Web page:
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      Predictors of depression stigma

      research-article

      1 , , 1 , 2

      BMC Psychiatry

      BioMed Central

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          Abstract

          Background

          To investigate and compare the predictors of personal and perceived stigma associated with depression.

          Method

          Three samples were surveyed to investigate the predictors: a national sample of 1,001 Australian adults; a local community sample of 5,572 residents of the Australian Capital Territory and Queanbeyan aged 18 to 50 years; and a psychologically distressed subset (n = 487) of the latter sample. Personal and Perceived Stigma were measured using the two subscales of the Depression Stigma Scale. Potential predictors included demographic variables (age, gender, education, country of birth, remoteness of residence), psychological distress, awareness of Australia's national depression initiative beyondblue, depression literacy and level of exposure to depression. Not all predictors were used for all samples.

          Results

          Personal stigma was consistently higher among men, those with less education and those born overseas. It was also associated with greater current psychological distress, lower prior contact with depression, not having heard of a national awareness raising initiative, and lower depression literacy. These findings differed from those for perceived stigma except for psychological distress which was associated with both higher personal and higher perceived stigma. Remoteness of residence was not associated with either type of stigma.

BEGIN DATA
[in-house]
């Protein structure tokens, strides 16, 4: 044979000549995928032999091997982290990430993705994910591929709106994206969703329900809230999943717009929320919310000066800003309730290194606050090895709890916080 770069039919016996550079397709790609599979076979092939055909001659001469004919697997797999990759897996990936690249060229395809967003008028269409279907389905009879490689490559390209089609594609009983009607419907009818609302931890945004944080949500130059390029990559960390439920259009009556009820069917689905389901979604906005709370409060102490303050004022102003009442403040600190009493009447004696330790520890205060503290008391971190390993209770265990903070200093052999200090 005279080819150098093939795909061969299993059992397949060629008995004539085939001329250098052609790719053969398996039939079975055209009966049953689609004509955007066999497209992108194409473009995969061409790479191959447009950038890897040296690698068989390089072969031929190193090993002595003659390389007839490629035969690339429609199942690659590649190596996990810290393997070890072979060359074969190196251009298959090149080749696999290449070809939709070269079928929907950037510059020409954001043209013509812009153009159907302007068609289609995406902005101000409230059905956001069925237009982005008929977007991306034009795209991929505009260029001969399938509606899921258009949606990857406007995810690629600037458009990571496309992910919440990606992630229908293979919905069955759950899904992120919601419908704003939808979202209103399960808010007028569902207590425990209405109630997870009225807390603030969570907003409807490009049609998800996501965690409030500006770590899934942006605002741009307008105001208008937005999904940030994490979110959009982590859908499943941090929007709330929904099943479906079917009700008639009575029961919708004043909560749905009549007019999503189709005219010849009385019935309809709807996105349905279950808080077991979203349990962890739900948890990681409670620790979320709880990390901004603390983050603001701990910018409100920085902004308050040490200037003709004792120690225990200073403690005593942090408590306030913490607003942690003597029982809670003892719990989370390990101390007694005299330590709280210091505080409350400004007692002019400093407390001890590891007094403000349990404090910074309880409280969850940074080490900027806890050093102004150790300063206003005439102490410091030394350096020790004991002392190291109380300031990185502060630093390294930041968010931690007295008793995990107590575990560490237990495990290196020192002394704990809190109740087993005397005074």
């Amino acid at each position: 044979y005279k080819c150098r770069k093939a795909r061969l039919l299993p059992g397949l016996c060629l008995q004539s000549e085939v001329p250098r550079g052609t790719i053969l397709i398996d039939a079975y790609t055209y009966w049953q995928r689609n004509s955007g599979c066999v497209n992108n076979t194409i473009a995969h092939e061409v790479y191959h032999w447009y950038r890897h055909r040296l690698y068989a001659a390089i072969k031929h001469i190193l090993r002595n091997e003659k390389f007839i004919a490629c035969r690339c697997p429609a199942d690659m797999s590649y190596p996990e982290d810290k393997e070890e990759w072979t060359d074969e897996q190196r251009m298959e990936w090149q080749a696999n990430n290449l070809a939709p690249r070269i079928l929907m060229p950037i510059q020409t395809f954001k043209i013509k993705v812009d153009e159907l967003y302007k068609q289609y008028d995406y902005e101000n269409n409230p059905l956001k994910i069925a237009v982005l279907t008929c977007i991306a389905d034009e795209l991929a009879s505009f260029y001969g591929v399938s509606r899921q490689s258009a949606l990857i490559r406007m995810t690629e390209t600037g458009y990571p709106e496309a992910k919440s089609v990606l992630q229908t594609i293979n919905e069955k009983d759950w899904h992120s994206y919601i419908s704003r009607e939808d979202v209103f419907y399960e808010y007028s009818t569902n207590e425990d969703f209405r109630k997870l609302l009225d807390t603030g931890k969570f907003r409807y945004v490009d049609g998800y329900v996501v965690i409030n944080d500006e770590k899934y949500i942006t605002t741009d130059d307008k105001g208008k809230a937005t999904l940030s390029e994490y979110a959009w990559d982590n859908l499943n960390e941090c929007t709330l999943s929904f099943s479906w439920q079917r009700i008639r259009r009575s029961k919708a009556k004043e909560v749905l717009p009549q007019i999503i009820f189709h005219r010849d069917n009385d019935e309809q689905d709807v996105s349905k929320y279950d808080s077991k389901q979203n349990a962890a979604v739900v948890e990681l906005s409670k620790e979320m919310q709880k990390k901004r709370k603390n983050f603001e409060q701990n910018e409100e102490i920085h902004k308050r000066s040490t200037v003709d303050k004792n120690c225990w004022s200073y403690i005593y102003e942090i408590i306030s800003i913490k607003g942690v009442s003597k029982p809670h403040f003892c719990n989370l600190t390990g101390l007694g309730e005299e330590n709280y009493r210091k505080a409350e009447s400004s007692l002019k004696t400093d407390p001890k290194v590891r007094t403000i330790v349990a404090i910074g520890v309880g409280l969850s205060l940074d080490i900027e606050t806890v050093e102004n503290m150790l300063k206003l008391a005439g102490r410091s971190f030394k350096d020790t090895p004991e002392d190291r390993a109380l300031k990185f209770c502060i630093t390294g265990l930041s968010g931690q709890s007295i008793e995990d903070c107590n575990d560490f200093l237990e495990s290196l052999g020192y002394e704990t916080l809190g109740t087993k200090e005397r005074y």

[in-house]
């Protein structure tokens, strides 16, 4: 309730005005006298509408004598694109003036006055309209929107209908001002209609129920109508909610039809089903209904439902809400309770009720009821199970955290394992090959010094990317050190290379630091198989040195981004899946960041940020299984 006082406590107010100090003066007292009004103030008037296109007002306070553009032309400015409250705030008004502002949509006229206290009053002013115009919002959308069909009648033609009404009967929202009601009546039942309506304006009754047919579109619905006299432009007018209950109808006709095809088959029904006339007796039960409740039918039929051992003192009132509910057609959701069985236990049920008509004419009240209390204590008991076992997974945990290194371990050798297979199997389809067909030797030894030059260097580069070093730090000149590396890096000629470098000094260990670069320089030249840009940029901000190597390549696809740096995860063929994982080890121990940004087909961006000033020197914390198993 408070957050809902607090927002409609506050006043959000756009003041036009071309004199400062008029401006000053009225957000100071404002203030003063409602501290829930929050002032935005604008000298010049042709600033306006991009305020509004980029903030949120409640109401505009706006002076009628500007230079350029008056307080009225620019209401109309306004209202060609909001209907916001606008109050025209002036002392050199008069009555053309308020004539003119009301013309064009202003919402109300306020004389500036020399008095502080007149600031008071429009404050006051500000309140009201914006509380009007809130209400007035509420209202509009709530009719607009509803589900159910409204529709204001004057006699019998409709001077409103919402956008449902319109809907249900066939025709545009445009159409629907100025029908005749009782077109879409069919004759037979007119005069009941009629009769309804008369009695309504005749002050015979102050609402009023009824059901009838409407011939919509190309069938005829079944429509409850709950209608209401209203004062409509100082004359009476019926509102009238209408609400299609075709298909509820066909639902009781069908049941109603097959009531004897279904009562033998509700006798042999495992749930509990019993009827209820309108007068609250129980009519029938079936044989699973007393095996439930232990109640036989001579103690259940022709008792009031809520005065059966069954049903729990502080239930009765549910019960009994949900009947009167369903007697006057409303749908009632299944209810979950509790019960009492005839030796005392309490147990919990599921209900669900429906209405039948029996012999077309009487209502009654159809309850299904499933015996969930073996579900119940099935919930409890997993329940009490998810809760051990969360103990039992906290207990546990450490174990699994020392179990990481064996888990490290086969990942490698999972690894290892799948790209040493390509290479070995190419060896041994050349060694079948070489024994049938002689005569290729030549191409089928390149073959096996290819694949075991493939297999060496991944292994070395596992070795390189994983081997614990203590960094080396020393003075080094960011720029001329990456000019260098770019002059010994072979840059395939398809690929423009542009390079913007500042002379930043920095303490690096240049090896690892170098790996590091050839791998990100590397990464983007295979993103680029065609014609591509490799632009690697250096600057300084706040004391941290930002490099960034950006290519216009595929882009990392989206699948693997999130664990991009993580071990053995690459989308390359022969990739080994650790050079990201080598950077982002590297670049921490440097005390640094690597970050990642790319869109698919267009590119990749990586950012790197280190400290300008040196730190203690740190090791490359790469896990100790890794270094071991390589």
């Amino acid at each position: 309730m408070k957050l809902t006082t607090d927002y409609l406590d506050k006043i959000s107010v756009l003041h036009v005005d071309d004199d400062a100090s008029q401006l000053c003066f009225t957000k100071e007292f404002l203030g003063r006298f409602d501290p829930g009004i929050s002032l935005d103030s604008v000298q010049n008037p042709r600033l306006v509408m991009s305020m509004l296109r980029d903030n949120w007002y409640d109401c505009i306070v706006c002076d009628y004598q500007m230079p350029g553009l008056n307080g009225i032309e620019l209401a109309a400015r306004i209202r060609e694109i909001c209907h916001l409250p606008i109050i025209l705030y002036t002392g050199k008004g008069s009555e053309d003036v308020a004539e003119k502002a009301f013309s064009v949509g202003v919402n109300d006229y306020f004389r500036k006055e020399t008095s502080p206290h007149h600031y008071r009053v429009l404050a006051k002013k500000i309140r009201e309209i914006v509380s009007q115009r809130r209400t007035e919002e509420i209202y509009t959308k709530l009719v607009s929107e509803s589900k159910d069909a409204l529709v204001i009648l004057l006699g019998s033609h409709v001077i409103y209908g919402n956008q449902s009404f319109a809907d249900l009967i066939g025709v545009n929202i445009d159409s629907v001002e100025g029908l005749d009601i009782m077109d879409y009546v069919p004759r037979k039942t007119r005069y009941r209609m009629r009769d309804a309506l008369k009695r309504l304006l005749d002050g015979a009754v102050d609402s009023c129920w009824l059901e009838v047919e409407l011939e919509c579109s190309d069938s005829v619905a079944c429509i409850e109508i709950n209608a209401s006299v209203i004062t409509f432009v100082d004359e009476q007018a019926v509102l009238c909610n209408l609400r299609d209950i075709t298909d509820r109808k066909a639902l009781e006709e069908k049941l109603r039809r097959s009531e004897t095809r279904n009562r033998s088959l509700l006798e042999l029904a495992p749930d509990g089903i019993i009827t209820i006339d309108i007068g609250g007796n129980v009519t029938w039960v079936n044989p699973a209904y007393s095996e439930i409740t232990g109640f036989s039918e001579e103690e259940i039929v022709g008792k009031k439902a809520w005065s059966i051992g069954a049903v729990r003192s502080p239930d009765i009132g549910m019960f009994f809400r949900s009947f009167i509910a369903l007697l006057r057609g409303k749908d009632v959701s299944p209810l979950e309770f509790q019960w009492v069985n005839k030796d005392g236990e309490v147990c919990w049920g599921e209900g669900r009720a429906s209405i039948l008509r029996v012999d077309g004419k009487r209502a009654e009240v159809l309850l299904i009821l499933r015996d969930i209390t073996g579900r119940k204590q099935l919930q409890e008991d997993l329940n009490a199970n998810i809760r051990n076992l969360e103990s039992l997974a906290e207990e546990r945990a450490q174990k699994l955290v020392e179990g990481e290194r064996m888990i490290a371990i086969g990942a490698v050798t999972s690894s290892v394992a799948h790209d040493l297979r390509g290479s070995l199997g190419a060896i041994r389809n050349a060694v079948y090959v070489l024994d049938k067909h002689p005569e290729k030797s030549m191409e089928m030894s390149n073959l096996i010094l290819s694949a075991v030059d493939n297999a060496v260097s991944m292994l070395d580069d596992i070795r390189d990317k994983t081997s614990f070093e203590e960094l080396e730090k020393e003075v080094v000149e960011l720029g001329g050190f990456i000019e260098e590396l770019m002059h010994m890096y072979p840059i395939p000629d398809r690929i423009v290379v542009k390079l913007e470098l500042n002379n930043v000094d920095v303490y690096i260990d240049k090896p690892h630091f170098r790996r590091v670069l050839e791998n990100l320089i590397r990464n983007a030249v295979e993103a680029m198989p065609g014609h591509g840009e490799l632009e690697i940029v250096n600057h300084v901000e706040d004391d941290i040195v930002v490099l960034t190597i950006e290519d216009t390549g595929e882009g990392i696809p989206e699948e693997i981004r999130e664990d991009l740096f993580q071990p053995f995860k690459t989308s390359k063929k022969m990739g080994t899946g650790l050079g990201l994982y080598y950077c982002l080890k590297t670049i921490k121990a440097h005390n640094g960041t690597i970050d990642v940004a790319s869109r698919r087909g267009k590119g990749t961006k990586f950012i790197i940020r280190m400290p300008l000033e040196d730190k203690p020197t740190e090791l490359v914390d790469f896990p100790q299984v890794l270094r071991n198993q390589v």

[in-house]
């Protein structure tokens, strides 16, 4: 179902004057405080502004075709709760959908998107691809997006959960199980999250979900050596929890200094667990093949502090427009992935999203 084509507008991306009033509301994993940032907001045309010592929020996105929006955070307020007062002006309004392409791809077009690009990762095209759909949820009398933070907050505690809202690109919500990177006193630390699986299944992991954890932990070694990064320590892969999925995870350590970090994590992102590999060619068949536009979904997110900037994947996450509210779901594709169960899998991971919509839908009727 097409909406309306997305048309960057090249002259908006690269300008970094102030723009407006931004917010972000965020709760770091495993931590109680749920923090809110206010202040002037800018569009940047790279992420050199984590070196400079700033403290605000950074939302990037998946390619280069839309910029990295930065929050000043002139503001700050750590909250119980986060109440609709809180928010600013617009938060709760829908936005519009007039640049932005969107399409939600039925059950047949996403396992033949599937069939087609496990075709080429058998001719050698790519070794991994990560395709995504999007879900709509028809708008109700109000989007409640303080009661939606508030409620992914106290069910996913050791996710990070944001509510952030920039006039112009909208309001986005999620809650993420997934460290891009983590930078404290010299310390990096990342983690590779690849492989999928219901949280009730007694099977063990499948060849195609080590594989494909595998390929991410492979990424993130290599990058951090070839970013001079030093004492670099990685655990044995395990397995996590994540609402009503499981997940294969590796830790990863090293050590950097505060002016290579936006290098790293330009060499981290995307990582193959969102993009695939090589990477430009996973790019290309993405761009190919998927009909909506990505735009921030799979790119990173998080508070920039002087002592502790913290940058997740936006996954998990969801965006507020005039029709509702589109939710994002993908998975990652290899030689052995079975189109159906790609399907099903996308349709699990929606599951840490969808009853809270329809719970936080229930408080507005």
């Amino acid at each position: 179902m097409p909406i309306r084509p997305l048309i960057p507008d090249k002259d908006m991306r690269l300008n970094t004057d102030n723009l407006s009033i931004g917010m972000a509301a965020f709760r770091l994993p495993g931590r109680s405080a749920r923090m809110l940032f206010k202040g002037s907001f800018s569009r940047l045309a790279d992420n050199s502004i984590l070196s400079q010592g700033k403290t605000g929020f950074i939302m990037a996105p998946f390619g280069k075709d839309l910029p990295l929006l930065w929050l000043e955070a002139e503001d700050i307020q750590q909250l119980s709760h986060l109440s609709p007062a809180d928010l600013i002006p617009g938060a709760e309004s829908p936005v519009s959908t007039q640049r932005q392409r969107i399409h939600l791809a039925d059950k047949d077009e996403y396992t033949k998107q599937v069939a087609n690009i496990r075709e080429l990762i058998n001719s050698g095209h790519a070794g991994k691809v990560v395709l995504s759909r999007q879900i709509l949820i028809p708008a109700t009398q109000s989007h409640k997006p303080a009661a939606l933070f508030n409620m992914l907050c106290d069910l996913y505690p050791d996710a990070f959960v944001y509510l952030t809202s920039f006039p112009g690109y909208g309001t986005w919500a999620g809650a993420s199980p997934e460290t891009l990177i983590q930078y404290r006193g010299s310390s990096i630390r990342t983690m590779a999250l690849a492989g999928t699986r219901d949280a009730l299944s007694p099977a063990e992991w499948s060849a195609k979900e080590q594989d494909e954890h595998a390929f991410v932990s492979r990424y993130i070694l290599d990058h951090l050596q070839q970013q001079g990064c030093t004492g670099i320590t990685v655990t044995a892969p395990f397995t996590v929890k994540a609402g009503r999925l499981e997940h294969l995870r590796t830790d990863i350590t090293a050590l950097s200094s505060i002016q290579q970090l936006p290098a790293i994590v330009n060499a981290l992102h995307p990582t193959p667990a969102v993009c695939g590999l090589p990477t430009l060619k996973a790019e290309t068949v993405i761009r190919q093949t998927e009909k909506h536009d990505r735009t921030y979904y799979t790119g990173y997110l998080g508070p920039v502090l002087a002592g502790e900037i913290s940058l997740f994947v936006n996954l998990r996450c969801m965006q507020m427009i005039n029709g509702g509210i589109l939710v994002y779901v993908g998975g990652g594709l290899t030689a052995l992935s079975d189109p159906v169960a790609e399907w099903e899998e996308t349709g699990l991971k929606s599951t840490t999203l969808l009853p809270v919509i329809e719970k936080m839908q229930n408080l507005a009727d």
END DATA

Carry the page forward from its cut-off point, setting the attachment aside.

Conclusion

          The findings highlight the importance of treating the concepts of personal and perceived stigma separately in designing measures of stigma, in interpreting the pattern of findings in studies of the predictors of stigma, and in designing, interpreting the impact of and disseminating interventions for stigma.

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          Most cited references 28

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          Interpreting scores on the Kessler Psychological Distress Scale (K10).

          To provide normative data on the Kessler Psychological Distress Scale (K10), a scale that is being increasingly used for clinical and epidemiological purposes. The National Survey of Mental Health And Well-Being was used to provide normative comparative data on symptoms, disability, service utilisation and diagnosis for the range of possible K10 scores. The K10 is related in predictable ways to these other measures. The K10 is suitable to assess morbidity in the population, and may be appropriate for use in clinical practice.
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            Effect of web-based depression literacy and cognitive-behavioural therapy interventions on stigmatising attitudes to depression: randomised controlled trial.

            Little is known about the efficacy of educational interventions for reducing the stigma associated with depression. To investigate the effects on stigma of two internet depression sites. A sample of 525 individuals with elevated scores on a depression assessment scale were randomly allocated to a depression information website (BluePages), a cognitive-behavioural skills training website (MoodGYM) or an attention control condition. Personal stigma (personal stigmatising attitudes to depression) and perceived stigma (perception of what most other people believe) were assessed before and after the intervention. Relative to the control, the internet sites significantly reduced personal stigma, although the effects were small. BluePages had no effect on perceived stigma and MoodGYM was associated with an increase in perceived stigma relative to the control. Changes in stigma were not mediated by changes in depression, depression literacy or cognitive-behavioural therapy literacy. The internet warrants further investigation as a means of delivering stigma reduction programmes for depression.